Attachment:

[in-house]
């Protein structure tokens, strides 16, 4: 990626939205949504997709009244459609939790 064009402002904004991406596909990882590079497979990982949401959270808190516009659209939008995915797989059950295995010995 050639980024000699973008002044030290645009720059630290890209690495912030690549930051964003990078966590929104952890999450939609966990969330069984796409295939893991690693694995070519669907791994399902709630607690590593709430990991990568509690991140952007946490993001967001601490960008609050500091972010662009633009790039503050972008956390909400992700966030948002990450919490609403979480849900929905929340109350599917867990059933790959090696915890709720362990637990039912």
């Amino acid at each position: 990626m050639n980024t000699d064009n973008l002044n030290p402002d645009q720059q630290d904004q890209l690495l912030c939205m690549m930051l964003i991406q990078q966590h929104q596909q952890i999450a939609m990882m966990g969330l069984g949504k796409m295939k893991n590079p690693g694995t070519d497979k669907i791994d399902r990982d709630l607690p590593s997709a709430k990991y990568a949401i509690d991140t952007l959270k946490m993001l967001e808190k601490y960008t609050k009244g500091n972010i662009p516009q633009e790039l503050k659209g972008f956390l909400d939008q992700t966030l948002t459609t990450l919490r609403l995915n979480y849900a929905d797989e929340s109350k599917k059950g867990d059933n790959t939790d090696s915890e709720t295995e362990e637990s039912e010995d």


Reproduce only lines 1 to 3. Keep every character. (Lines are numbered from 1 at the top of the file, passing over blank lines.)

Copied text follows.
[in-house]
């Protein structure tokens, strides 16, 4: 990626939205949504997709009244459609939790 064009402002904004991406596909990882590079497979990982949401959270808190516009659209939008995915797989059950295995010995 050639980024000699973008002044030290645009720059630290890209690495912030690549930051964003990078966590929104952890999450939609966990969330069984796409295939893991690693694995070519669907791994399902709630607690590593709430990991990568509690991140952007946490993001967001601490960008609050500091972010662009633009790039503050972008956390909400992700966030948002990450919490609403979480849900929905929340109350599917867990059933790959090696915890709720362990637990039912």
């Amino acid at each position: 990626m050639n980024t000699d064009n973008l002044n030290p402002d645009q720059q630290d904004q890209l690495l912030c939205m690549m930051l964003i991406q990078q966590h929104q596909q952890i999450a939609m990882m966990g969330l069984g949504k796409m295939k893991n590079p690693g694995t070519d497979k669907i791994d399902r990982d709630l607690p590593s997709a709430k990991y990568a949401i509690d991140t952007l959270k946490m993001l967001e808190k601490y960008t609050k009244g500091n972010i662009p516009q633009e790039l503050k659209g972008f956390l909400d939008q992700t966030l948002t459609t990450l919490r609403l995915n979480y849900a929905d797989e929340s109350k599917k059950g867990d059933n790959t939790d090696s915890e709720t295995e362990e637990s039912e010995d």